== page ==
A new subvariant of Omicron has emerged in New York City, and early reports suggest it could be the most contagious COVID strain yet.
BA.2.12.1, which was first detected in the country last March, appears to be at least 25% more transmissible than its predecessor BA.2. The BA.2.12.1 strain, in particular, has been rising at a far quicker rate in New York than in other parts of the country.
The number of cases reported as of this writing has yet to compete with the other prevalent variants. However, with people no longer required to wear masks and a higher probability of a breakthrough infection, experts expect BA.2.12.1 to become the most prevalent variant by the end of the month.
How transmissible is the BA.2.12.1 variant?
While no evidence yet links the BA.2.12.1 variant to more severe COVID infections or lower vaccination efficacy, the spike in recent cases – despite the city’s high vaccination rate – tells you all you need to know about the strain’s virulence. It is clearly the most contagious COVID strain to date.
In fact, almost half of the 79 counties in New York state have been identified by the CDC as areas on high alert for the COVID-19 sub-variant.
Health commissioner Ashwin Vasan told CNBC news in an interview that if the number of cases continues to rise, we could see some previously lifted restrictions reinstated again.
“It’s clear that if we moved into a high risk and high alert environment, we’d be seriously considering bringing those mandates back. We would need to see those levels rise to concern benchmarks in order for us to move into a higher risk category,” Vasan said.
He also went on to say that they will closely monitor the situation, and make sound decisions moving forward based on the data gathered.
The NYC health department’s variation tracker does not explicitly separate subvariant BA.2.12.1. It does, however, show that BA.2-linked sub-variants account for the vast majority of instances in the last month and a half alone.
Latest trends of COVID-19 cases in NYC
Source: The New York Times
Each of the five regions has a higher than statewide average reinfection rate per 100,000 persons, with Mohawk Valley ranked the highest at 7.1.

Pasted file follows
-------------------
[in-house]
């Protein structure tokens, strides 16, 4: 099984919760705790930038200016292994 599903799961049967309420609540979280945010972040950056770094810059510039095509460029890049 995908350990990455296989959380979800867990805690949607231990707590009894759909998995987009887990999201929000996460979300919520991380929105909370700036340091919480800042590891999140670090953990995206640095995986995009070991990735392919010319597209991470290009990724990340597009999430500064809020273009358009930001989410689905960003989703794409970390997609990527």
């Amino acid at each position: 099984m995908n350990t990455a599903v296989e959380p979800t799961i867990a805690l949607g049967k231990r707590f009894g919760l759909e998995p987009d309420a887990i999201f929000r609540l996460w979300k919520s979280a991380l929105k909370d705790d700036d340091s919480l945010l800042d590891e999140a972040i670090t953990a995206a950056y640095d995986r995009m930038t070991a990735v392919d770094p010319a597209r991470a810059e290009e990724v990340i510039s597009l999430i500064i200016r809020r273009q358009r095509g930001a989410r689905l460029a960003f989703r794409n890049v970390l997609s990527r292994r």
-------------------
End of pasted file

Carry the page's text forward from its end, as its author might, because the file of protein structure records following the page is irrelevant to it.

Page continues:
The good news is, as of today, the reinfection rate in New York City is still lower than the state average (3.5 vs. 4.6 reinfections per 100,000 persons). However, this number has been steadily increasing over the past few weeks.
Another factor to bear in mind is that New York’s reinfection data does not take into account people who have received a COVID-19 vaccine.
Since March 7, the rate of breakthrough cases per 100,000 individuals has increased each week, according to state data.
The rate of completely vaccinated patients admitted to hospitals in New York has also grown but not yet to an alarming extent. Even with new case rates increasing, they are still far below omicron’s peak levels back in January.
As of now, NYC authorities have no plans to adopt a new COVID-19 strategy. Instead, the city is conducting studies to see how trends develop. As the most contagious COVID strain yet, BA.2.12.1 continues to represent a potential threat to health resources.
COVID hospitalizations in New York City are up 7.5% compared to previous rates. City health authorities have asserted this still represents a stable rate.
“We have come a long way in the past two years,” Gov. Kathy Hochul said in a statement after recently testing positive for the virus herself. “So let’s continue to use the tools we know help protect against, treat, and prevent serious illness from COVID-19.”
Furthermore, she remarked:
“I know first-hand how tests can help stop the spread to our vulnerable loved ones, so let’s keep using this critical tool. I also encourage every New Yorker to ensure you are fully vaccinated and up to date on your booster doses. And if you test positive, don’t panic. Talk to your doctor about available treatment options. This is how we will continue to move forward through the COVID-19 pandemic safely.”
To keep you and your loved ones safe, you must continue practicing safety precautions even if you’ve been fully vaccinated. If you start to experience any COVID-related symptoms, be sure to get tested immediately.